New Years Eve in Bilbao 2017

Bilboa New Years Eve


Bilbao is one of the best places to welcome New Year in Spain with great traditions and rituals.

Santo Tomas

Christmas festivities start properly here on 21st December with el dia de Santo Tomas. This is a big winter fiesta throughout the Basque area, and is celebrated in the usual trend here in Bilbao with the population out in the town in force and lots of music, drinking and eating in the streets.

By now you would not be shocked to learn that a big theme of the day is food. The streets around the Casco Viejo are decorated with stalls – approximately 250 in all – forming a big Mercado rural – a farmer market – selling tasty food from the baserris in the countryside around Bilbao – cider, cheese, meat, cake, bread, vegetables, fruit and so on.

On Santo Tomas every person eats “talo Y xistorrra. This is a type of soft floury fatbread similar to a “tortilla” Mexican, but a bit larger. You take your bottle of sidra and talo y xistorra, find a space with your family and ‘hang out”. And then you hang out a quite more, maybe finding a bar and moving on to some beer or wine.

Nochevieja

The tradition is to eat twelve white grapes at midnight, one for each. Each them before the 12 chimes are up if you want best luck in the next year.

Dia de los Reyes

This is the largest celebration of the season. Large parades, people dress up as the 3 kings. More presents. And no doubt lots of dancing, singing, drinking and eating on the streets.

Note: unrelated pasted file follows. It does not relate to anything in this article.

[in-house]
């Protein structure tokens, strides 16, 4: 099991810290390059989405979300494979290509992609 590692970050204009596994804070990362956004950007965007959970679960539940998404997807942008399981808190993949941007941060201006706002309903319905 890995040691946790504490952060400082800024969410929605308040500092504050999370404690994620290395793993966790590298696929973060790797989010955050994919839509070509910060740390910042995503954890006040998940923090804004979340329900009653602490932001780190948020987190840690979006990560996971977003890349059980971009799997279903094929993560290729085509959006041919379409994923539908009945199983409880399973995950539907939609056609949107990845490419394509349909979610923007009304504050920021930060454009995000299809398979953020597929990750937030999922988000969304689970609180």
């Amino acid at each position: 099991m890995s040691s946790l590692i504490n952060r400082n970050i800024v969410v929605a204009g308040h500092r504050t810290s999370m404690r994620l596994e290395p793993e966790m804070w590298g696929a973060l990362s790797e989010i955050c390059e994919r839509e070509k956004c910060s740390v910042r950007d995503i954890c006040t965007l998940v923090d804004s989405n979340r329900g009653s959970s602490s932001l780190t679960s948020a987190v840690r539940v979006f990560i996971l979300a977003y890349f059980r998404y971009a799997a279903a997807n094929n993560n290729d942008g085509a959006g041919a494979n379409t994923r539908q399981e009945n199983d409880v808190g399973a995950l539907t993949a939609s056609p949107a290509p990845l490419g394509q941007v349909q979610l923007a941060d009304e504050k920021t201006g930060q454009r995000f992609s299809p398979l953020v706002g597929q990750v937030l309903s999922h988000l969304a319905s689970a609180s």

Nochebuena

At Christmas, the important meal takes place on Christmas celebration. We had an Italian-Anglo Christmas with Pietro Italian boss, his British wife, their kids and his Italian family sister, in a village only some miles outer Bilbao. You can begin with Polish poppy-seed cake and English minces pies at the nearly home of another English scientist.

The Arrival of Olentzero

Olentzero is far plus than a Basque edition of Father Christmas. Modern manifestations of Olentzero seem to represent a combining of the Basque and Christian traditions, but Olentzero roots are in the very old traditions of Basque mythology, which has plus in general with, say, the Celtic tales of pre-Christian UK than with Christian holy tradition.

Parade

In Bilbao, there is an Olentzero parade on 23rd December, to mark his arrival into Bilbao from the mountains. This is truly the Bilbaino alike of Pantomime, and only about every kid in the Bilbao comes into the middle of town to see it.